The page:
Mind mapping

Mind mapping is a technique commonly used by creative corporations.

Developed by Tony Buzan in the 1970′s, mind mapping uses pictures and/or word phrases to organize and develop thoughts in a non-linear fashion. It helps people “see” a problem and its solution.

Many people use mind mapping when:

  • Brainstorming;
  • Taking notes; and
  • Refreshing their memory.

Mind mapping can also be used to generate new products, solve a problem, plan strategy, or develop a process. The key to its effective use to generate ideas and solve problems is to not necessarily think logically. If one idea triggers another, don’t try and analyse it, just mark it down on the mind map – the crazier the association, the better! That’s how the truly innovative solutions come.

Making connections that aren’t obvious or linear – that’s the secret to how the minds of the world’s most creative people work. But it can be the hardest thing for most people to do because we tend to impose a “logical association” upon the ideas we connect. Unfortunately, this hinders innovation. The good news is that expanding our “associative horizons” will gain breakthrough ideas.

A completed mind map can look either like a tree diagram used to solve statistical analysis problems, a multi-armed octopus-like alien, a state/province map, or a work of art. All of these types of mind maps can be equally effective.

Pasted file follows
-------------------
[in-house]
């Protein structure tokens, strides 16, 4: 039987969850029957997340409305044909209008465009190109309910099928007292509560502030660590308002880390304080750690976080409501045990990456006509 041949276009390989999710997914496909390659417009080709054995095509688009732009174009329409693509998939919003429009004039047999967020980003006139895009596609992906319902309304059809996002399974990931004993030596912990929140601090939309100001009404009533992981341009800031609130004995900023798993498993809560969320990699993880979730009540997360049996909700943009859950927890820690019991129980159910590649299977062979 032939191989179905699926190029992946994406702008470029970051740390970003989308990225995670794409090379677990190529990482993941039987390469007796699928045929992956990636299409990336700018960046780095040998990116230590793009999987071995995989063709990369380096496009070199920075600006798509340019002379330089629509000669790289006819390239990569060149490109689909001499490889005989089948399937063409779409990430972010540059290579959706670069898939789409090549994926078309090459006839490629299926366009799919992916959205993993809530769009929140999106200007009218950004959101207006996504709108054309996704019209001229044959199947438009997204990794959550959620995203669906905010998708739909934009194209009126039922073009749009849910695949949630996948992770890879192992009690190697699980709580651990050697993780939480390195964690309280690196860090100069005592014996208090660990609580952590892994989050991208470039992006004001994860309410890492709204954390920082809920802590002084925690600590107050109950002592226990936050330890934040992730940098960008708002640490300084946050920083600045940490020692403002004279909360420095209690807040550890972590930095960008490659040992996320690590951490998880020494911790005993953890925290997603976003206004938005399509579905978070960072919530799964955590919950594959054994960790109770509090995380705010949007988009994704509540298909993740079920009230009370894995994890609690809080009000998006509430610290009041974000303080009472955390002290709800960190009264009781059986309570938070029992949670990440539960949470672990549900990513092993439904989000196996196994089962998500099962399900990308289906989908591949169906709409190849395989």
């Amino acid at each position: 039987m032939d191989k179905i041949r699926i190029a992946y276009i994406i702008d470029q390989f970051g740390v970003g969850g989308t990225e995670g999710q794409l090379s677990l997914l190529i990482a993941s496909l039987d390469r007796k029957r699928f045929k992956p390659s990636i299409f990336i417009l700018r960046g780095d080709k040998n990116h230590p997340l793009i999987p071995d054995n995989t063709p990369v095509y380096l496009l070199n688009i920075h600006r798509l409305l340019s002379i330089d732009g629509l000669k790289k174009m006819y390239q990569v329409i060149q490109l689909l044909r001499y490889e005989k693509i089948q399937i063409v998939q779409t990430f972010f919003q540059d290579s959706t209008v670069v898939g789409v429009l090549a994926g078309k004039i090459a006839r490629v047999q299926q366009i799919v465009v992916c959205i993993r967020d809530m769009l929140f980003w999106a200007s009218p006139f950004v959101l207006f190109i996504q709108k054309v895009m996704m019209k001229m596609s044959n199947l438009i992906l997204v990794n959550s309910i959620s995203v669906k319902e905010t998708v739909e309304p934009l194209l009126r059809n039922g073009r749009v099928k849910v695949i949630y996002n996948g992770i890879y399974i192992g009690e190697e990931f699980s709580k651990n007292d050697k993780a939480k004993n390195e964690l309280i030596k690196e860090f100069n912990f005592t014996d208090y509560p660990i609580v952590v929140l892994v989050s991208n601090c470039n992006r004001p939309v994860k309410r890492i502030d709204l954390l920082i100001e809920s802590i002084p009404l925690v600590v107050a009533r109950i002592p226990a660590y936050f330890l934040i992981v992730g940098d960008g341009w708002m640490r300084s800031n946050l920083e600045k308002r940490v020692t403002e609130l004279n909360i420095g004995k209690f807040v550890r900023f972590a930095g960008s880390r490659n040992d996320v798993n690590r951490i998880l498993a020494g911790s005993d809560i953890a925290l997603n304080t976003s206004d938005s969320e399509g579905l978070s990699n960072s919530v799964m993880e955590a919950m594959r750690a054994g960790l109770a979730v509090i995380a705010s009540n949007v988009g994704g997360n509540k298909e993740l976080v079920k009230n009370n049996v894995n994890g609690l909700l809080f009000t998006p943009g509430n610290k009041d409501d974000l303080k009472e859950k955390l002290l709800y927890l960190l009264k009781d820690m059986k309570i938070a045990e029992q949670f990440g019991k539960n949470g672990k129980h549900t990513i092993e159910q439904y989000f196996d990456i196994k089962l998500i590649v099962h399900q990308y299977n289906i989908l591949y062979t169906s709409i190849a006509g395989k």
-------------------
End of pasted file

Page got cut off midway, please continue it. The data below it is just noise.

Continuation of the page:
Here’s How You Do It

  • Take a sheet of plain paper and turn it sideways (if using flipchart paper you don’t need to turn it sideways – it is large enough);
  • Using colored felt pens, draw a small picture (or write a phrase) in the centre of the paper representing the issue you want to solve;
  • Draw lines out from the main problem (it helps to use different colors for each line).
  • Each line should represent a different aspect of your problem or issue;
  • Write down what each line represents either on top of or on the line;
  • Add other lines flowing off these main lines;
  • Write a word or short phrase on the smaller lines indicating what each new line represents (you may find that mind mapping works best for you if you write down the phrases or draw the images first and then connect them with the lines); and
  • If you want, add images next to your main line that illustrate what each line means to you (some people think better with pictures, others with words).
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